12-year-old S’pore boy reflects on ‘great responsibility’ he had as head prefect, strives to help others regardless of future path

Soft truths to keep Singapore from stalling.

Mothership | May 11, 05:48 pm


Mothership and The Birthday Collective are in collaboration to share a selection of essays from the 2018 edition of The Birthday Book Jr.

The Birthday Book Jr is a collection of essays about Singapore by 54 children, aged mostly between five and 13, from various walks of life.

By showcasing the diversity of young voices in Singapore, these essays also discuss our collective future as a nation.

12-year-old Ilyas contributed an essay, “Head prefect”, sharing his views and experiences that came with his leadership role in school.


By Ilyas Haafizuddin ibn Meeranudeen

Today, as I pin my head prefect badge on my school uniform, I cannot help but recall the road I have taken to have this honour.

It has been a pleasure to serve as a prefect for the past few years.

Never had I once thought that I would eventually lead the prefectorial board and be the head prefect for Chua Chu Kang Primary School in 2018.

What was the road that I had taken that had landed me with such a great responsibility?

Responsibilities as a prefect

When I was in Primary 4, I was chosen to be one of the prefects in my level. My teacher said that I possess good leadership qualities.

Feeling ecstatic, I took my role seriously.

With enthusiasm, I served the school in every aspect that I was asked to. I had led a group of students to put up the Teacher’s Day Concert together with my level prefects in 2017.

I had taught the lower primary students who had difficulty reading to read.

Over the years, I had raised the National flag.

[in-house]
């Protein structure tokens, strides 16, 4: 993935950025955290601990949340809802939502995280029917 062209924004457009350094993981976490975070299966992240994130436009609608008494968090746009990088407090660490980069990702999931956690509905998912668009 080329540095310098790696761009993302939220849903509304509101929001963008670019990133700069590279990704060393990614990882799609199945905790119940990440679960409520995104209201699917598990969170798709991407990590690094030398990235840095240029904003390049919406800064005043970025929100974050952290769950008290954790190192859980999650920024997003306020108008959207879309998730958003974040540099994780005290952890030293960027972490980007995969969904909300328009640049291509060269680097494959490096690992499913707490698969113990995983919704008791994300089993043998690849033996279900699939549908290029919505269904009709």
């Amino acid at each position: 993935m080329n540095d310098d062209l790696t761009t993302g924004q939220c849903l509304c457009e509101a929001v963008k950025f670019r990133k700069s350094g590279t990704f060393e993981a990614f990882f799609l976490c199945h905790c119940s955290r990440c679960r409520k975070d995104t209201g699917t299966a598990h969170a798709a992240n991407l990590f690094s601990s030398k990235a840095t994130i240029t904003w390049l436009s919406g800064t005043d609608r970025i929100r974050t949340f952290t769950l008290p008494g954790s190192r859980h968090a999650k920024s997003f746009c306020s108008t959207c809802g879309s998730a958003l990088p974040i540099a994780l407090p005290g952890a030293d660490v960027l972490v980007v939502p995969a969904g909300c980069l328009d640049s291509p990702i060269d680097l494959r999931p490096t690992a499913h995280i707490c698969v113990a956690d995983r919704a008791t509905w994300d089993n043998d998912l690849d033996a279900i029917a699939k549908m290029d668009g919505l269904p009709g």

Praised for an incident in a cave

During my school camp, we had a prefects caving. I went with some prefects to go through a cave.

However, my friend who was partnering me became claustrophobic and left me behind.

I was stuck in the dark cave alone for about fifteen minutes. I was nervous and fearful. I started shouting for my friends but I knew that if I were to try to come out of the cave, I might get lost.

When my friends left the cave, the claustrophobic boy said that I was left behind. My two friends went back for me. I was relieved when I heard my friends’ voices. It was like music to my ears. They told me the directions to get out of the cave.

When I made it out of the cave, my teachers praised me for my patience and resilience. My claustrophobic friend apologised but I assured him that I did not take anything to heart.

I did not know that teachers were observing me.

Learning from a trip to Penang

There was a time I was chosen to represent the school for a cultural trip to Penang.

During the trip, I helped my friends while learning other cultural etiquettes. I rallied my friends during the trip in every activity.

Again, this cultural trip was a platform for me to hone my leadership skills.

Striving to serve people no matter what

As I started Primary six, I was thrilled to hear that I was one of the three nominees for Head Prefect position.

I had to give a speech in front of my school mates and teachers. I decided to come up with a motto that I truly believed in.

I have always been impressed with Spiderman’s punch line, With great power comes great responsibility. I used that to promote my stand that if I became the Head Prefect, I would accept the responsibility and will do my best.

As a head prefect, I have led the school students in morning assembly and in other activities. I have also continued to reach out to students who needed help.

I have come to realise that the road I take will determine my future. I will strive to serve people with a heart in whichever road I take.

If you happen to be in the education space and think this essay may be suitable as a resource (e.g. for English Language, General Paper or Social Studies lessons), The Birthday Collective has an initiative, “The Birthday Workbook”, that includes discussion questions and learning activities based on The Birthday Book essays. You can sign up for its newsletter at bit.ly/TBBeduresource.

Top photo via Google Streetview.

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